Friday, September 04, 2015

UTSA Institute of Texan Cultures presents China photos by Texas photographers

China photo by Ricardo Romo

Photo by UTSA President Ricardo Romo

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(May 14, 2012) -- After photographing their way through four Chinese cities in 10 days, five Texas photographers are eager to share their memories and experiences. A new photo exhibit, "Texas Photographers: Descriptions of China," is on display at the Institute of Texan Cultures through May 27.

>> An exhibit reception, free and open to the public, is 6-8 p.m., Thursday, May 17 at the Institute of Texan Cultures.

For the homecoming show, UTSA curator Arturo Infante Almeida selected 50 photos from the five photographers: Peter Brown, Al Rendon, Ricardo Romo, Joel Salcido and Ansen Seale. After visiting Lishui City at the invitation of the China Photographers Association, the Texas photographers set out to capture the spirit and culture of China in photographs.

"Every photographer has his own eye," said Almeida. "Even though they were all in the same place, looking at the same people and environments, their photos were so different from each other. These five photographers each had his own unique vision of how he saw China."

The group's itinerary included a brief stop in Shanghai before heading to Lishui City. They spent a half-day in the rural town of Dhu Rong, where a village festival was underway, complete with outdoor theater and a performance of Chinese opera. The trip took the Texas photographers to the Great Wall, Forbidden City, Temple of Heaven, Tiananmen Square and the town of Wenzhou.

Donald Lien, director of UTSA Confucius Institute, helped facilitate the trip to China. With an invitation from the China Photographers Association, the five Texas photographers exhibited "Infinite Horizons: Visions of Texas" at the 14th annual China International Photographic Art Exhibition in Lishui City. According to Lien, Texas is largely unknown to the Chinese, and similarly, China is a mystery to Texans.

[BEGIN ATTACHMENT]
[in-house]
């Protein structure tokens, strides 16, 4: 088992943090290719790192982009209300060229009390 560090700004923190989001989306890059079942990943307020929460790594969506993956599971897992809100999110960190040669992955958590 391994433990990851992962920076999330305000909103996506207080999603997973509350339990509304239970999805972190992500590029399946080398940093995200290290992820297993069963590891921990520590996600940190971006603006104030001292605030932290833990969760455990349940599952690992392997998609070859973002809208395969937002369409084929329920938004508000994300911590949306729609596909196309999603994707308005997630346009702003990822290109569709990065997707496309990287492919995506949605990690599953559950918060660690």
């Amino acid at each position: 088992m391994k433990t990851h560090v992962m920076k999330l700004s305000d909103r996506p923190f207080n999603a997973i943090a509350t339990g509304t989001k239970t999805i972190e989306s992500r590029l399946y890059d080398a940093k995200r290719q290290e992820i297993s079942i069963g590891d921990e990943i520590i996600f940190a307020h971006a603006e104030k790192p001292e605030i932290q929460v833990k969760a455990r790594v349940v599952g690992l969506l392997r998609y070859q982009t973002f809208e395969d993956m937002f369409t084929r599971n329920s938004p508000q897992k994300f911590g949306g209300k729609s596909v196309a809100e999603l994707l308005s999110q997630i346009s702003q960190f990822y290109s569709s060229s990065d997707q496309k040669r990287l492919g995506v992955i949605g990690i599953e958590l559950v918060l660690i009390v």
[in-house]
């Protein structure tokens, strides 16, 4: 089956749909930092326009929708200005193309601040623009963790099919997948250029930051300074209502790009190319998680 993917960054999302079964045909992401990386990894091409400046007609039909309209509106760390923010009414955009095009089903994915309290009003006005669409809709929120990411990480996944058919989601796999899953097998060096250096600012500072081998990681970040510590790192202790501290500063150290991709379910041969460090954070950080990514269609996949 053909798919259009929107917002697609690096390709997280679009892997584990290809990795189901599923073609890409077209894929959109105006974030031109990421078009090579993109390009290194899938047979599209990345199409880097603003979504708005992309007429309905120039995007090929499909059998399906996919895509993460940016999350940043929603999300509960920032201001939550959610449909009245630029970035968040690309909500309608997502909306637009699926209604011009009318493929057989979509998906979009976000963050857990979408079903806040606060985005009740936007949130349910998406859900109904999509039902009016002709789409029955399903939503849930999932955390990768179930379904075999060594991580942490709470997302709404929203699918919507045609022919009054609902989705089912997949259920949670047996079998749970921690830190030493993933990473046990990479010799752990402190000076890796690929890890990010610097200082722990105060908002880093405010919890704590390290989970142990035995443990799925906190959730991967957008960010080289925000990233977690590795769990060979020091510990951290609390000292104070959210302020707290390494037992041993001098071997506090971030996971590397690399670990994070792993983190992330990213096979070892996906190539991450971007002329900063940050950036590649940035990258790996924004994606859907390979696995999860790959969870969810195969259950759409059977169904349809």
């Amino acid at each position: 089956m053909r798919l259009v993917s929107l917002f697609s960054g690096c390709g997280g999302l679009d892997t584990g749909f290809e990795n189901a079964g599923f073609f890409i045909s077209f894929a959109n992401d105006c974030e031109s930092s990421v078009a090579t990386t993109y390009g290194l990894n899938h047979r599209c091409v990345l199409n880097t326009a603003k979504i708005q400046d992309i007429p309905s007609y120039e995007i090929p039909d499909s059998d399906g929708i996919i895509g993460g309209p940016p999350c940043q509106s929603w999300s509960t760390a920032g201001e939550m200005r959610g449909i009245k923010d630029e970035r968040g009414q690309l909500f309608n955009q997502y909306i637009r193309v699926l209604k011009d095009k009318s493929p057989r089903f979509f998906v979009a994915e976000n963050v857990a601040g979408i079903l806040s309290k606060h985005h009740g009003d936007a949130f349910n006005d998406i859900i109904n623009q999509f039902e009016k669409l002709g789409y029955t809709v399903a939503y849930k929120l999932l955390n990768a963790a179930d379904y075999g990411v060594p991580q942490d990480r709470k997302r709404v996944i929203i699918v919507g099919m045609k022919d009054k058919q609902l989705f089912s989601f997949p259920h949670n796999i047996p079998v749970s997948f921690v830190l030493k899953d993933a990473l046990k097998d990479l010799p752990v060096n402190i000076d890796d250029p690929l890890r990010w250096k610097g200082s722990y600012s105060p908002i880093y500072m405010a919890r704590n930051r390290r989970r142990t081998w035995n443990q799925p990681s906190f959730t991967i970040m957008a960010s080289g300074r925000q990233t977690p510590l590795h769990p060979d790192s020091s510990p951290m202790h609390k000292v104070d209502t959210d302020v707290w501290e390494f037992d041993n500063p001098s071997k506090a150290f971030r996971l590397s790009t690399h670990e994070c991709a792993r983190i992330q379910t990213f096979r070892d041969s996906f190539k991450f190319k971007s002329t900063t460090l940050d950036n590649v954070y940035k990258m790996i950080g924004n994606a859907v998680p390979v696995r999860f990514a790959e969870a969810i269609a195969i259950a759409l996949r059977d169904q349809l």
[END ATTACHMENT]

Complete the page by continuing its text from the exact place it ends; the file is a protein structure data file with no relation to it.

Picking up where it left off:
"This trip to China was meant to improve communication and understanding between Chinese and Americans," said Lien. "One way to do that is to send photographers. Photos can tell us so much."

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The Institute of Texan Cultures is on the UTSA HemisFair Park Campus, 801 E. César E. Chávez Blvd., a short distance from the Alamo and the River Walk. Hours are 9 a.m.-5 p.m., Monday-Saturday; noon-5 p.m., Sunday. Admission is $8 for adults (ages 12-64); $7 for seniors (ages 65+); $6 for children (ages 3-11); free with membership, UTSA or Alamo Colleges identification. For more information, call 210-458-2300.

The Institute of Texan Cultures serves as the forum for the understanding and appreciation of Texas and Texans through research, collections, exhibits and programs. The museum strives to become the nation's premier institution of contemporary cultural and ethnic studies focusing on Texans and the diverse cultural communities that make Texas what it is.

 

 

Did You Know?

UTSA writes the book on all-digital libraries

As touch screens and e-books demand more and more attention from both casual readers and scholars, many people say the handwriting is on the wall for the printed page.

At UTSA, the handwriting is on the wall for a library that doesn't have any printed books.

Since March 2010, the bookless library in the Applied Engineering and Technology Building has given UTSA students an innovative way to read, research and work with each other to solve problems.

With ultra-modern furniture and a décor featuring desktop computers, scanners and LCD screens, the AET Library is designed to engage students in an online format. But it also offers group study niches and study rooms with whiteboards and glass walls on which students can write. The space encourages teamwork, communications and problem solving for the next generation of scientists and professional engineers.

Did you know? The UTSA AET Library is the nation's first completely bookless library on a college or university campus. It served as a model for Bexar County's first-in-the-nation public bookless library system and one of its branches, the Dr. Ricardo Romo BiblioTech.

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